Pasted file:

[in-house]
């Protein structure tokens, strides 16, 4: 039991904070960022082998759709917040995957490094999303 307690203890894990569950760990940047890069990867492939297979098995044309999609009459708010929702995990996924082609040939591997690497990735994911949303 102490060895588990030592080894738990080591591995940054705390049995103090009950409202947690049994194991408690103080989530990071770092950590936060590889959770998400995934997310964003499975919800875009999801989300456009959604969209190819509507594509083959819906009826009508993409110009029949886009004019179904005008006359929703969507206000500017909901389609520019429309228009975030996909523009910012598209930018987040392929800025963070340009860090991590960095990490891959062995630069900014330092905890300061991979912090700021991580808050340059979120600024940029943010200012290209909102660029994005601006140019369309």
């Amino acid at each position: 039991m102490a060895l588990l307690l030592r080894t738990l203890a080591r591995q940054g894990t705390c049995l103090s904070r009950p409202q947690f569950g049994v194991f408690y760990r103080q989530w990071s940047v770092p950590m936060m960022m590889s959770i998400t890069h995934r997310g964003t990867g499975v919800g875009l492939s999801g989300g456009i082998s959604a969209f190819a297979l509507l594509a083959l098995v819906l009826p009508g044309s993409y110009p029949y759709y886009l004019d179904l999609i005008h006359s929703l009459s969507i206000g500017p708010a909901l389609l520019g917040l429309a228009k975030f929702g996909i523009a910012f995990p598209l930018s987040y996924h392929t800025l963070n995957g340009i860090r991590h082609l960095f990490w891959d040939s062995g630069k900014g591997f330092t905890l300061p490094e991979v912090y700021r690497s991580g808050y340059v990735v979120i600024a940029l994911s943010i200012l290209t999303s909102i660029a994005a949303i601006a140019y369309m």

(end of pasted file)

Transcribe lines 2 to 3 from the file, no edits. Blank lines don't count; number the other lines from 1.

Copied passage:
């Protein structure tokens, strides 16, 4: 039991904070960022082998759709917040995957490094999303 307690203890894990569950760990940047890069990867492939297979098995044309999609009459708010929702995990996924082609040939591997690497990735994911949303 102490060895588990030592080894738990080591591995940054705390049995103090009950409202947690049994194991408690103080989530990071770092950590936060590889959770998400995934997310964003499975919800875009999801989300456009959604969209190819509507594509083959819906009826009508993409110009029949886009004019179904005008006359929703969507206000500017909901389609520019429309228009975030996909523009910012598209930018987040392929800025963070340009860090991590960095990490891959062995630069900014330092905890300061991979912090700021991580808050340059979120600024940029943010200012290209909102660029994005601006140019369309």
């Amino acid at each position: 039991m102490a060895l588990l307690l030592r080894t738990l203890a080591r591995q940054g894990t705390c049995l103090s904070r009950p409202q947690f569950g049994v194991f408690y760990r103080q989530w990071s940047v770092p950590m936060m960022m590889s959770i998400t890069h995934r997310g964003t990867g499975v919800g875009l492939s999801g989300g456009i082998s959604a969209f190819a297979l509507l594509a083959l098995v819906l009826p009508g044309s993409y110009p029949y759709y886009l004019d179904l999609i005008h006359s929703l009459s969507i206000g500017p708010a909901l389609l520019g917040l429309a228009k975030f929702g996909i523009a910012f995990p598209l930018s987040y996924h392929t800025l963070n995957g340009i860090r991590h082609l960095f990490w891959d040939s062995g630069k900014g591997f330092t905890l300061p490094e991979v912090y700021r690497s991580g808050y340059v990735v979120i600024a940029l994911s943010i200012l290209t999303s909102i660029a994005a949303i601006a140019y369309m």